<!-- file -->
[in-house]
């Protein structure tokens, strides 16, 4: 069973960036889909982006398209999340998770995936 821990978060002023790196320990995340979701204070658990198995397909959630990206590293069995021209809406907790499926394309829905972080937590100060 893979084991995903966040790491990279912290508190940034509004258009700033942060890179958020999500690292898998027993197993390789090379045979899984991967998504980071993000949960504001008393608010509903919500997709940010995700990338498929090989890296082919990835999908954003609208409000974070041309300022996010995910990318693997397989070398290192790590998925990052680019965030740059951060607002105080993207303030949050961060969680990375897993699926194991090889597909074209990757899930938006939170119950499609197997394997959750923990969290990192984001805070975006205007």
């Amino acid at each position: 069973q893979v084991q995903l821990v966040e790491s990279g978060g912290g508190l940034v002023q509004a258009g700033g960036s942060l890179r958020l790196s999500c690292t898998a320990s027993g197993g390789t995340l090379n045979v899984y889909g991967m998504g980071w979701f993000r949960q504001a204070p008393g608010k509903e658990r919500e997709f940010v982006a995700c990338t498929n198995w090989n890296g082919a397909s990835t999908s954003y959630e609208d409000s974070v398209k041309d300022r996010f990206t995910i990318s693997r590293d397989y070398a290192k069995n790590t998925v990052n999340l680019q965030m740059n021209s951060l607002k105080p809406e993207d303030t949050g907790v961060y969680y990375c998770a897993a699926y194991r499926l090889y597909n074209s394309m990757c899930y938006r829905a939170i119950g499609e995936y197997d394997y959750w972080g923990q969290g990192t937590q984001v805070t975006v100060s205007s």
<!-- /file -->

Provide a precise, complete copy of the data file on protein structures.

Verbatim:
[in-house]
């Protein structure tokens, strides 16, 4: 069973960036889909982006398209999340998770995936 821990978060002023790196320990995340979701204070658990198995397909959630990206590293069995021209809406907790499926394309829905972080937590100060 893979084991995903966040790491990279912290508190940034509004258009700033942060890179958020999500690292898998027993197993390789090379045979899984991967998504980071993000949960504001008393608010509903919500997709940010995700990338498929090989890296082919990835999908954003609208409000974070041309300022996010995910990318693997397989070398290192790590998925990052680019965030740059951060607002105080993207303030949050961060969680990375897993699926194991090889597909074209990757899930938006939170119950499609197997394997959750923990969290990192984001805070975006205007």
């Amino acid at each position: 069973q893979v084991q995903l821990v966040e790491s990279g978060g912290g508190l940034v002023q509004a258009g700033g960036s942060l890179r958020l790196s999500c690292t898998a320990s027993g197993g390789t995340l090379n045979v899984y889909g991967m998504g980071w979701f993000r949960q504001a204070p008393g608010k509903e658990r919500e997709f940010v982006a995700c990338t498929n198995w090989n890296g082919a397909s990835t999908s954003y959630e609208d409000s974070v398209k041309d300022r996010f990206t995910i990318s693997r590293d397989y070398a290192k069995n790590t998925v990052n999340l680019q965030m740059n021209s951060l607002k105080p809406e993207d303030t949050g907790v961060y969680y990375c998770a897993a699926y194991r499926l090889y597909n074209s394309m990757c899930y938006r829905a939170i119950g499609e995936y197997d394997y959750w972080g923990q969290g990192t937590q984001v805070t975006v100060s205007s």